In the distant future, Jungle Cruise will pop up over Christmas on the perma-screen, and, assuming we’re all behind on our Netflix neural implant payments, will cause viewers everywhere to squint for the first 45 minutes before suddenly exclaiming: “Oh, this thing.”
Disney movies based on Disney theme park rides make for a strange lopsided sub-genre. The Pirates of the Caribbean sequence may have scared up more than $5.4 billion worldwide, but any number of attempts to repeat the trick have floundered, underperformed, or simply disappeared. The Country Bears, anyone?
Jungle Cruise is sometimes as messy as Tomorrowland, and is occasionally weighed down with the same clunky dialogue that ruined Brian De Palma’s gorgeous-looking Mission to Mars. Mostly it hovers, indecorously, around The Haunted Mansion mark, wasting okay ideas and better actors.
Not for the first time, a certain community is lightly evoked and not quite mentioned: it’s the demographic that dare not speak its name. Even the opposites-attract comic heart of the film has all the spikes ironed out. Think screwball without the screw. Or the ball.
In common with Laika’s Missing Link and James Gray’s The Lost City of Z, Jungle Cruise opens promisingly, as a room of stuffy post-Victorian scientists dismiss McGregor Houghton (Jack Whitehall) with a series of stuffy noises. McGregor, however, is a mere mouthpiece for his intrepid botanist sister, Lily (Emily Blunt).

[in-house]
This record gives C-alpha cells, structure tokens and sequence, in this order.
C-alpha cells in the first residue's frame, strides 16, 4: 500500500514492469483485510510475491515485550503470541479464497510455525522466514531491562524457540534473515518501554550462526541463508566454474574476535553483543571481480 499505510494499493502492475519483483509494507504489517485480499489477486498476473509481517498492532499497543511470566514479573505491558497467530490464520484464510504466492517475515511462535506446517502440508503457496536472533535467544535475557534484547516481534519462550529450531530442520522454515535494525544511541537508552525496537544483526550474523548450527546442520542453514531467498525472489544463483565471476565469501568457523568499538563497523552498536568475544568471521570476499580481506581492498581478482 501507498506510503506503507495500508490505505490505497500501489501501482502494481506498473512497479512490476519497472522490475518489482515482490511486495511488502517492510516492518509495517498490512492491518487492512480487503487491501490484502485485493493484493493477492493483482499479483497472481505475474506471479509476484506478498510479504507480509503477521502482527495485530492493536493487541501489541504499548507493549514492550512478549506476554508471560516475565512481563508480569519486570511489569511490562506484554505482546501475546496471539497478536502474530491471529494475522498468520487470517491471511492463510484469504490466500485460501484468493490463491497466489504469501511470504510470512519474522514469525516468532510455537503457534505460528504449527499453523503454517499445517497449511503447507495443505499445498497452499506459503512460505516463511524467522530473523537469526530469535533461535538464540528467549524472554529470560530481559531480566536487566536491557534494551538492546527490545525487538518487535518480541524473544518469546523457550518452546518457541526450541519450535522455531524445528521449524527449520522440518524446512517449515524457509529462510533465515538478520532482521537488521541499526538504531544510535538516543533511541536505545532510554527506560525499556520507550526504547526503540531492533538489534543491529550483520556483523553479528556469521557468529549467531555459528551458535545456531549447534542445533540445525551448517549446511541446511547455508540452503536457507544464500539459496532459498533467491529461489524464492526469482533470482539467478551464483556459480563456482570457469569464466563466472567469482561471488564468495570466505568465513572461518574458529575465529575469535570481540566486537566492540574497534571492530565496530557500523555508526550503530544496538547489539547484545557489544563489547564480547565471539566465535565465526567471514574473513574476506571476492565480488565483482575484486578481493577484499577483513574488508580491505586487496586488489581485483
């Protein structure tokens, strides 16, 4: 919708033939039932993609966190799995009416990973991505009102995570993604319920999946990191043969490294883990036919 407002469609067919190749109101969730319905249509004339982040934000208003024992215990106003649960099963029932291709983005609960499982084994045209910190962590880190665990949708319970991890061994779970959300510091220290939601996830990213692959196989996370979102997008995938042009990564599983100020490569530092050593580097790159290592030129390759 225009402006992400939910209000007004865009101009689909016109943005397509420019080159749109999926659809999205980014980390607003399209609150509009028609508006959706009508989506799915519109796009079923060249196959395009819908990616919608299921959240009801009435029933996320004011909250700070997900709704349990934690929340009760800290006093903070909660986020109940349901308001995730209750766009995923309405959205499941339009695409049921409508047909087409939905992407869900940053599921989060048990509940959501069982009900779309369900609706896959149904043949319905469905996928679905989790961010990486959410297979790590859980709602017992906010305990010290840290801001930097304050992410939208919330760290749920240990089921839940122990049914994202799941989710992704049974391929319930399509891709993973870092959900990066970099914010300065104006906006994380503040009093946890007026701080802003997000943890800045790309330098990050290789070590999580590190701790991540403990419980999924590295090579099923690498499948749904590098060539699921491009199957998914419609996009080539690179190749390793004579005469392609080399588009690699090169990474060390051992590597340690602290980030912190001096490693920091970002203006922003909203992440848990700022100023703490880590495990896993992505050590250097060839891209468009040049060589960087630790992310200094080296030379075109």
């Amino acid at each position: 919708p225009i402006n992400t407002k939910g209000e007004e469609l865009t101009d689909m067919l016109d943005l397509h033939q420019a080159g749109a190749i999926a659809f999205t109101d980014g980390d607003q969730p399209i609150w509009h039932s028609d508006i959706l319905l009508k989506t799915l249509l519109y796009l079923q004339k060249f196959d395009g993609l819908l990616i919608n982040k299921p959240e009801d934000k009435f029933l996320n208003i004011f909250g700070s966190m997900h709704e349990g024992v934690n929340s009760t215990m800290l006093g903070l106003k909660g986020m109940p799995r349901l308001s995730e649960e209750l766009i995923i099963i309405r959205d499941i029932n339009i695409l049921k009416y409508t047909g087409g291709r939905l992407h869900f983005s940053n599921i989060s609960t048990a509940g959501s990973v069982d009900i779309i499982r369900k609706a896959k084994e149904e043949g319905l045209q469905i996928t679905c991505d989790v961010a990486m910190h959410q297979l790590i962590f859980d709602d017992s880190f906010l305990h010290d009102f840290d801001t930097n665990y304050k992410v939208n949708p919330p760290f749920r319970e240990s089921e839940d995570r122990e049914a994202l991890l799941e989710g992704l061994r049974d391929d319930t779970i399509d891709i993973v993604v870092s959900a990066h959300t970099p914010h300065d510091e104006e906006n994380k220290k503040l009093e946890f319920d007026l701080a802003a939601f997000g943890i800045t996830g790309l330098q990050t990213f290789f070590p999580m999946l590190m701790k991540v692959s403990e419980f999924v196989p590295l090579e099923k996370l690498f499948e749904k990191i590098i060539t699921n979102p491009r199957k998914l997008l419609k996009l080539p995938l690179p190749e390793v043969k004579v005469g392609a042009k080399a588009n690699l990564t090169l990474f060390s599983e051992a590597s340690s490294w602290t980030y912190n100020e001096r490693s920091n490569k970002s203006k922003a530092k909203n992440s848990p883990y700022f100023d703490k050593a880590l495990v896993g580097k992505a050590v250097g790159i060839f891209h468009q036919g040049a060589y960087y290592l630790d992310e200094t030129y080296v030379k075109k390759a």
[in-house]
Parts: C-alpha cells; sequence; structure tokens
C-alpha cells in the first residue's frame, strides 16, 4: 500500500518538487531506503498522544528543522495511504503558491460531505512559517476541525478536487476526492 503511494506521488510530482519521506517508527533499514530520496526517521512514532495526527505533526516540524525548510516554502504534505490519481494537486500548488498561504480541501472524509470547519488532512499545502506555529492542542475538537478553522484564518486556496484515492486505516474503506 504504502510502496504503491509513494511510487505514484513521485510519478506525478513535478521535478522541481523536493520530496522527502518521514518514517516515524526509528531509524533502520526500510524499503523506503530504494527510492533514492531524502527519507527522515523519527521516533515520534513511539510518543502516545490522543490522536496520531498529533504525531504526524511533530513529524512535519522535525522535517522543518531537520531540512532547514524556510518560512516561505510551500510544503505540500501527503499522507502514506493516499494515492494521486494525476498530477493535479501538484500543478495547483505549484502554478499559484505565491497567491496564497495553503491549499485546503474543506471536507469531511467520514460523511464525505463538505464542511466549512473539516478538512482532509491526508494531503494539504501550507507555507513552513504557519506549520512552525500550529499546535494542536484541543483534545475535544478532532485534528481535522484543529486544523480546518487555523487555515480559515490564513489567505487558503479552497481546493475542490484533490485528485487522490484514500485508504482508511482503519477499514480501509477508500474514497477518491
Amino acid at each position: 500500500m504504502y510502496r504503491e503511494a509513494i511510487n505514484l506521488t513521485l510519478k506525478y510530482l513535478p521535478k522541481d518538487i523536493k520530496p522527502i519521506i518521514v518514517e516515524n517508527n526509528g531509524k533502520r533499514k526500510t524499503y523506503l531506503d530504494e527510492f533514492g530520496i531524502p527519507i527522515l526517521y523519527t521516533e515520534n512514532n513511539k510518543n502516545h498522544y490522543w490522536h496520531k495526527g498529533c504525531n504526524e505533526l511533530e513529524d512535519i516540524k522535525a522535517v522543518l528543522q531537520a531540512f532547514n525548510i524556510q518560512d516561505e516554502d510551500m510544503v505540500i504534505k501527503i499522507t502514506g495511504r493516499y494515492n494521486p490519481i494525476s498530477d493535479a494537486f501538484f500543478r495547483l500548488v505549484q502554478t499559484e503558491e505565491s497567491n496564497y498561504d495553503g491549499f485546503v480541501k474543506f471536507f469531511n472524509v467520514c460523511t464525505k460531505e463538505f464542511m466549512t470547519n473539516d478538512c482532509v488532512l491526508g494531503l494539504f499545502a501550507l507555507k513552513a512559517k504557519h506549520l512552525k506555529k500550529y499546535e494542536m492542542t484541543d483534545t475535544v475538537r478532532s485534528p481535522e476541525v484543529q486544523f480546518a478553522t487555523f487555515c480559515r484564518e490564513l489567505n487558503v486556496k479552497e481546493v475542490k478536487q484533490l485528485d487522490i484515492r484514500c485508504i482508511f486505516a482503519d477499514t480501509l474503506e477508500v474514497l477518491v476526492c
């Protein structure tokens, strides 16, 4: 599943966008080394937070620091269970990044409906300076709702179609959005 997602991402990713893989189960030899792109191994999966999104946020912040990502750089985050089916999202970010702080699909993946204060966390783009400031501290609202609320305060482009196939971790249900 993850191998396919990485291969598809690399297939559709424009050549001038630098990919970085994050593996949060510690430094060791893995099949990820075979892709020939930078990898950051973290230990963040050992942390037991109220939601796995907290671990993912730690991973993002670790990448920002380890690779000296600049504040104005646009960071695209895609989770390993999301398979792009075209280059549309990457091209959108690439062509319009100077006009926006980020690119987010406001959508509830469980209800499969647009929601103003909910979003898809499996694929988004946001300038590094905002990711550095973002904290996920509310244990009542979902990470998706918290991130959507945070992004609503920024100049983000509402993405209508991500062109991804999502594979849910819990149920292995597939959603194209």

One heist later, and the siblings have journeyed to the Amazon, where Lily bickers incessantly with riverboat captain Frank Wolff (Dwayne Johnson), while seeking out the Tree of Life. Meanwhile, a lesser German royal (Jesse Plemons) is also on the hunt for the Tree – a source of eternal life rather than the Terence Malick movie – so that he might win the first World War.
Whitehall gets a few decent posh one-liners:“Breaking and entering, grand larceny, and worst of all being forced to take public transport.” But the script is generally a gumbo of exposition and voice-over. A complicated backstory featuring conquistadors finds murky counterpoints in too many CG visuals and post-production recordings. Fight scenes and action sequences that could play like Indiana Jones (or at least The Mummy) are chopped into puree in the editing suite.
Collet-Serra, who directed The Shallows and the Liam Neeson thrillers Unknown, Non-Stop, and The Commuter, keeps up a lively pace. That, and the capable cast, ensure that Jungle Cruise passes the time, much like the old-fashioned, uneventful ride that inspired it. Don’t be surprised if, halfway through the end credits, you squint and suddenly exclaim: “Oh, this thing!”